The Role and Influence of Environmental and
Cultural Factors on the Academic Performance
of African American Males
by Pedro Antonio Noguera
Pedro A. Noguera, Ph. D is a Professor in the Graduate School of Education at Harvard University.
IntroductionAll of the most important quality of life indicators suggest that African American males are in deep trouble. They lead the nation in homicides, both as victims and perpetrators (1) and in what observers regard as an alarming trend, they now have the fastest growing rate for suicide.(2) For the last several years Black males have been contracting HIV and AIDS at a faster rate than any other segment of the population (3) and their incarceration, conviction and arrest rates have been at the top of the charts in most states for some time.(4) Even as babies, Black males have the highest probability of dying in the first year of life(5), and as they grow older they face the unfortunate reality of being the only group in the United States experiencing a decline in life expectancy.(6) In the labor market they are the least likely to be hired, and in many cities, the most likely to be unemployed.(7)
Beset with such an ominous array of social and economic hardships, it is hardly surprising that the experience of Black males in education, with respect to attainment and most indicators of academic performance, also show signs of trouble and distress. In many school districts throughout the United States, Black males are more likely than any other group to be suspended and expelled from school.(8) From 1973 to 1977 there was a steady increase in African-American enrollment in college. However, since 1977 there has been a sharp and continuous decline, especially among males.(9)Black males are more likely to be classified as mentally retarded or suffering from a learning disability and placed in special education(10) and more likely to be absent from advanced placement and honors courses.(11) In contrast to the most other groups where males commonly perform at higher levels in math and science related courses, the reverse is true for Black males.(12) Even class privilege and the material benefits that accompany it fail to inoculate Black males from low academic performance. When compared to their White peers, middle class African American males lag significantly behind in both grade point average and on standardized tests.(13)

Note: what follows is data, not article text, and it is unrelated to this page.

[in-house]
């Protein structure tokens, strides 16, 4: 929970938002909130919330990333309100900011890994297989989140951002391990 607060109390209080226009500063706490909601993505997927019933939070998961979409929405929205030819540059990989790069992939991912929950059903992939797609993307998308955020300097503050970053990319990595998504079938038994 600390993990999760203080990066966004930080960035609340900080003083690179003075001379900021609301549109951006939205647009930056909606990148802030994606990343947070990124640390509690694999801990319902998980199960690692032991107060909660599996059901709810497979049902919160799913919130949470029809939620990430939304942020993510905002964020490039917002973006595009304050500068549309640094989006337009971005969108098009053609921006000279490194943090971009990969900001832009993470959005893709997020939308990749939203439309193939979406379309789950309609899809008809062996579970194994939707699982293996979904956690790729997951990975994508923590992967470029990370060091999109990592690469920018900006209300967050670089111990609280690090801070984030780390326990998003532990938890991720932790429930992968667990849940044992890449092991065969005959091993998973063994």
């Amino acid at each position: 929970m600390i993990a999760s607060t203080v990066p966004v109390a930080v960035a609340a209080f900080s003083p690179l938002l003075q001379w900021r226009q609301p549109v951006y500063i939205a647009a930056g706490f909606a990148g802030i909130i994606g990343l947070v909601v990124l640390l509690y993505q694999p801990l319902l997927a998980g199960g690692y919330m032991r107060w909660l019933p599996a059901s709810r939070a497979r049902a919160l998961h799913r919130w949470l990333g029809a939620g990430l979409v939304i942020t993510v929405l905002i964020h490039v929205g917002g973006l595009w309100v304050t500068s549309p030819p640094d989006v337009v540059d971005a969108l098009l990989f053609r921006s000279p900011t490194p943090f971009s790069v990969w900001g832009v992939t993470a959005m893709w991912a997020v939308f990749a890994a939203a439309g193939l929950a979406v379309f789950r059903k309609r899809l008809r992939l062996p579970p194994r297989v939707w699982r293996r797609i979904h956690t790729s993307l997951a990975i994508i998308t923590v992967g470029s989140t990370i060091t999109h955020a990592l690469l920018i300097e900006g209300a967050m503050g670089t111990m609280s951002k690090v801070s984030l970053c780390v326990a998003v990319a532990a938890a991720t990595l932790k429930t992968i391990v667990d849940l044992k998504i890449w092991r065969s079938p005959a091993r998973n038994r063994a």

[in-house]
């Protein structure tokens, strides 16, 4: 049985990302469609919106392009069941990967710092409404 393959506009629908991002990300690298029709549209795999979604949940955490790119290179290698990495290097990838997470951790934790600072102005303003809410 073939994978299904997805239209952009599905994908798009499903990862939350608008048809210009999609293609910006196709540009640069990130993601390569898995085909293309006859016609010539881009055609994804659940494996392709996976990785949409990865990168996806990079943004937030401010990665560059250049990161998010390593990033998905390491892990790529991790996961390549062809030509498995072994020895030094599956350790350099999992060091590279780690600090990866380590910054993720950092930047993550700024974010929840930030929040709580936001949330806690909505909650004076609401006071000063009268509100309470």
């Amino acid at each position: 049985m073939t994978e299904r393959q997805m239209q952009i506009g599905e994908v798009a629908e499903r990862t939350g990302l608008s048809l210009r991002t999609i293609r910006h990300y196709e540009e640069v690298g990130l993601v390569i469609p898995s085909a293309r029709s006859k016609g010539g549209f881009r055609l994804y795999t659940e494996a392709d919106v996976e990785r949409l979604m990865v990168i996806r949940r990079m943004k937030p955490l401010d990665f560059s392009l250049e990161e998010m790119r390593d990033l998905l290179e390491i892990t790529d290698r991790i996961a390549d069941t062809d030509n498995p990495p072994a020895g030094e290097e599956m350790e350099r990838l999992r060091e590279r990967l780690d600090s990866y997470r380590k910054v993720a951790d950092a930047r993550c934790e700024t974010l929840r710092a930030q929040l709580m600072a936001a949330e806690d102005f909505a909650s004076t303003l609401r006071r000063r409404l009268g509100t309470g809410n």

It is not surprising that there is a connection between the educational performance of African American males and the hardships they endure within the larger society.(14) In fact, it would be more surprising if Black males were doing well academically in spite of the broad array of difficulties that confront them. Scholars and researchers commonly understand that environmental and cultural factors have a profound influence upon human behavior, including academic performance.(15) What is less understood is how environmental and cultural forces influence the way in which Black males come to perceive schooling and how those perceptions influence their behavior and performance in school. There is considerable evidence that the ethnic and socio-economic backgrounds of students have bearing upon how students are perceived and treated by the adults who work with them within schools.(16) However, we know less about the specific nature of the perceptions and expectations that are held toward Black males and how these may in turn affect their performance within schools. More to the point, there is considerable confusion regarding why being Black and male causes this segment of the population to stand out in the most negative and alarming ways, both in school and the larger society